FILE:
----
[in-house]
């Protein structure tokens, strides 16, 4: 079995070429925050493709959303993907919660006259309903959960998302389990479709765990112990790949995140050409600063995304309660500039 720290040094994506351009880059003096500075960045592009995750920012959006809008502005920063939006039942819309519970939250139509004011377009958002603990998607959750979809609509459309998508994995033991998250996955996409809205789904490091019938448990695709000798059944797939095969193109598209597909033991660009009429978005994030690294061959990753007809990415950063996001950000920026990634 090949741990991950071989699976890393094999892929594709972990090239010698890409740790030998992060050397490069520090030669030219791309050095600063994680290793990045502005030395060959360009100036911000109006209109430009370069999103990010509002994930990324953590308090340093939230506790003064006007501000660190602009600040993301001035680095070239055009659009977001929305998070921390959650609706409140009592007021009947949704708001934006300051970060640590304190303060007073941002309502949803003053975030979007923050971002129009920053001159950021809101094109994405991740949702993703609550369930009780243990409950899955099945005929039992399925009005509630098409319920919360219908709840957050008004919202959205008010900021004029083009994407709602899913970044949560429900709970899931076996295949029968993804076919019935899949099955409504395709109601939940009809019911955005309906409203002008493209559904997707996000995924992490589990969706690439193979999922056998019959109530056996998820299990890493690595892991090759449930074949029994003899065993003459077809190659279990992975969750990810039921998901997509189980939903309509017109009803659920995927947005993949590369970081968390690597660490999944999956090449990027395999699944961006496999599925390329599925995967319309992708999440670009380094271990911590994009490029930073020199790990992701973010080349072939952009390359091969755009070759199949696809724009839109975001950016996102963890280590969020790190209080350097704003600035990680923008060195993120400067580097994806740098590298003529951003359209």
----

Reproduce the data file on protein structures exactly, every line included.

[in-house]
């Protein structure tokens, strides 16, 4: 079995070429925050493709959303993907919660006259309903959960998302389990479709765990112990790949995140050409600063995304309660500039 720290040094994506351009880059003096500075960045592009995750920012959006809008502005920063939006039942819309519970939250139509004011377009958002603990998607959750979809609509459309998508994995033991998250996955996409809205789904490091019938448990695709000798059944797939095969193109598209597909033991660009009429978005994030690294061959990753007809990415950063996001950000920026990634 090949741990991950071989699976890393094999892929594709972990090239010698890409740790030998992060050397490069520090030669030219791309050095600063994680290793990045502005030395060959360009100036911000109006209109430009370069999103990010509002994930990324953590308090340093939230506790003064006007501000660190602009600040993301001035680095070239055009659009977001929305998070921390959650609706409140009592007021009947949704708001934006300051970060640590304190303060007073941002309502949803003053975030979007923050971002129009920053001159950021809101094109994405991740949702993703609550369930009780243990409950899955099945005929039992399925009005509630098409319920919360219908709840957050008004919202959205008010900021004029083009994407709602899913970044949560429900709970899931076996295949029968993804076919019935899949099955409504395709109601939940009809019911955005309906409203002008493209559904997707996000995924992490589990969706690439193979999922056998019959109530056996998820299990890493690595892991090759449930074949029994003899065993003459077809190659279990992975969750990810039921998901997509189980939903309509017109009803659920995927947005993949590369970081968390690597660490999944999956090449990027395999699944961006496999599925390329599925995967319309992708999440670009380094271990911590994009490029930073020199790990992701973010080349072939952009390359091969755009070759199949696809724009839109975001950016996102963890280590969020790190209080350097704003600035990680923008060195993120400067580097994806740098590298003529951003359209």